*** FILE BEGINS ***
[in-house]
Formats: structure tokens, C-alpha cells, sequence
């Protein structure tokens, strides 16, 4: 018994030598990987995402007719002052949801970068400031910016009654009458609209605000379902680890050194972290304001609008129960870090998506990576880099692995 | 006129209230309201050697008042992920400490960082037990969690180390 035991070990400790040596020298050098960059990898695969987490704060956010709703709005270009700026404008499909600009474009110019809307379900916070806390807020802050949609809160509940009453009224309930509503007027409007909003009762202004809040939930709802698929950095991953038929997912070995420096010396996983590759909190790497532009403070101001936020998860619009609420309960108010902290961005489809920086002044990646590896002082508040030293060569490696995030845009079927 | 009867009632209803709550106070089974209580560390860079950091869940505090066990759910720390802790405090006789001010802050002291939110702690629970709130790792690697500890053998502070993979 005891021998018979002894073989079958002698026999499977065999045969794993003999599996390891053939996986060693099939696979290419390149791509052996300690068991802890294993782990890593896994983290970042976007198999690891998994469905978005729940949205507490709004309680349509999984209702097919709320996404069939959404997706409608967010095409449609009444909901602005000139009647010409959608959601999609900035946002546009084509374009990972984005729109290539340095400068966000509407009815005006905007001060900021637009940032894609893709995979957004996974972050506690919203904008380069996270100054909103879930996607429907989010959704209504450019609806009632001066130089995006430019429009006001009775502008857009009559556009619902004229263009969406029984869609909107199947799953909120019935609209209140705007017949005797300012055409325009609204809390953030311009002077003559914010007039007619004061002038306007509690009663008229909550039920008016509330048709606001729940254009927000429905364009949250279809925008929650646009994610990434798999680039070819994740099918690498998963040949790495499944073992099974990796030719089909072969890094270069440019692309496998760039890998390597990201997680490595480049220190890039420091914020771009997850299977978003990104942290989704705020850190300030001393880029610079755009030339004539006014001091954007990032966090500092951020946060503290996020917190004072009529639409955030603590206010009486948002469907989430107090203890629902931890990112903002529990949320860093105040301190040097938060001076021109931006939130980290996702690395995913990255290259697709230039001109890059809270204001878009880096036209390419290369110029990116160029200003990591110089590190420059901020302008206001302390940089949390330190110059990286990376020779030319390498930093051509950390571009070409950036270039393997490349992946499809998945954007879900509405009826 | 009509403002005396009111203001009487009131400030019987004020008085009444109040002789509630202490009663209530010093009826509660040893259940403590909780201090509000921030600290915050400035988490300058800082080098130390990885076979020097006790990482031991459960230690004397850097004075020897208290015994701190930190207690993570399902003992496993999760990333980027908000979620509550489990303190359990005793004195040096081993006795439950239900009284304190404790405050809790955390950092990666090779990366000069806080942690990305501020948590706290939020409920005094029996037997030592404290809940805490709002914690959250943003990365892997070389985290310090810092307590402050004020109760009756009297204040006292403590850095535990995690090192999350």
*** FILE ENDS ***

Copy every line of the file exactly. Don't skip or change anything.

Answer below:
[in-house]
Formats: structure tokens, C-alpha cells, sequence
């Protein structure tokens, strides 16, 4: 018994030598990987995402007719002052949801970068400031910016009654009458609209605000379902680890050194972290304001609008129960870090998506990576880099692995 | 006129209230309201050697008042992920400490960082037990969690180390 035991070990400790040596020298050098960059990898695969987490704060956010709703709005270009700026404008499909600009474009110019809307379900916070806390807020802050949609809160509940009453009224309930509503007027409007909003009762202004809040939930709802698929950095991953038929997912070995420096010396996983590759909190790497532009403070101001936020998860619009609420309960108010902290961005489809920086002044990646590896002082508040030293060569490696995030845009079927 | 009867009632209803709550106070089974209580560390860079950091869940505090066990759910720390802790405090006789001010802050002291939110702690629970709130790792690697500890053998502070993979 005891021998018979002894073989079958002698026999499977065999045969794993003999599996390891053939996986060693099939696979290419390149791509052996300690068991802890294993782990890593896994983290970042976007198999690891998994469905978005729940949205507490709004309680349509999984209702097919709320996404069939959404997706409608967010095409449609009444909901602005000139009647010409959608959601999609900035946002546009084509374009990972984005729109290539340095400068966000509407009815005006905007001060900021637009940032894609893709995979957004996974972050506690919203904008380069996270100054909103879930996607429907989010959704209504450019609806009632001066130089995006430019429009006001009775502008857009009559556009619902004229263009969406029984869609909107199947799953909120019935609209209140705007017949005797300012055409325009609204809390953030311009002077003559914010007039007619004061002038306007509690009663008229909550039920008016509330048709606001729940254009927000429905364009949250279809925008929650646009994610990434798999680039070819994740099918690498998963040949790495499944073992099974990796030719089909072969890094270069440019692309496998760039890998390597990201997680490595480049220190890039420091914020771009997850299977978003990104942290989704705020850190300030001393880029610079755009030339004539006014001091954007990032966090500092951020946060503290996020917190004072009529639409955030603590206010009486948002469907989430107090203890629902931890990112903002529990949320860093105040301190040097938060001076021109931006939130980290996702690395995913990255290259697709230039001109890059809270204001878009880096036209390419290369110029990116160029200003990591110089590190420059901020302008206001302390940089949390330190110059990286990376020779030319390498930093051509950390571009070409950036270039393997490349992946499809998945954007879900509405009826 | 009509403002005396009111203001009487009131400030019987004020008085009444109040002789509630202490009663209530010093009826509660040893259940403590909780201090509000921030600290915050400035988490300058800082080098130390990885076979020097006790990482031991459960230690004397850097004075020897208290015994701190930190207690993570399902003992496993999760990333980027908000979620509550489990303190359990005793004195040096081993006795439950239900009284304190404790405050809790955390950092990666090779990366000069806080942690990305501020948590706290939020409920005094029996037997030592404290809940805490709002914690959250943003990365892997070389985290310090810092307590402050004020109760009756009297204040006292403590850095535990995690090192999350």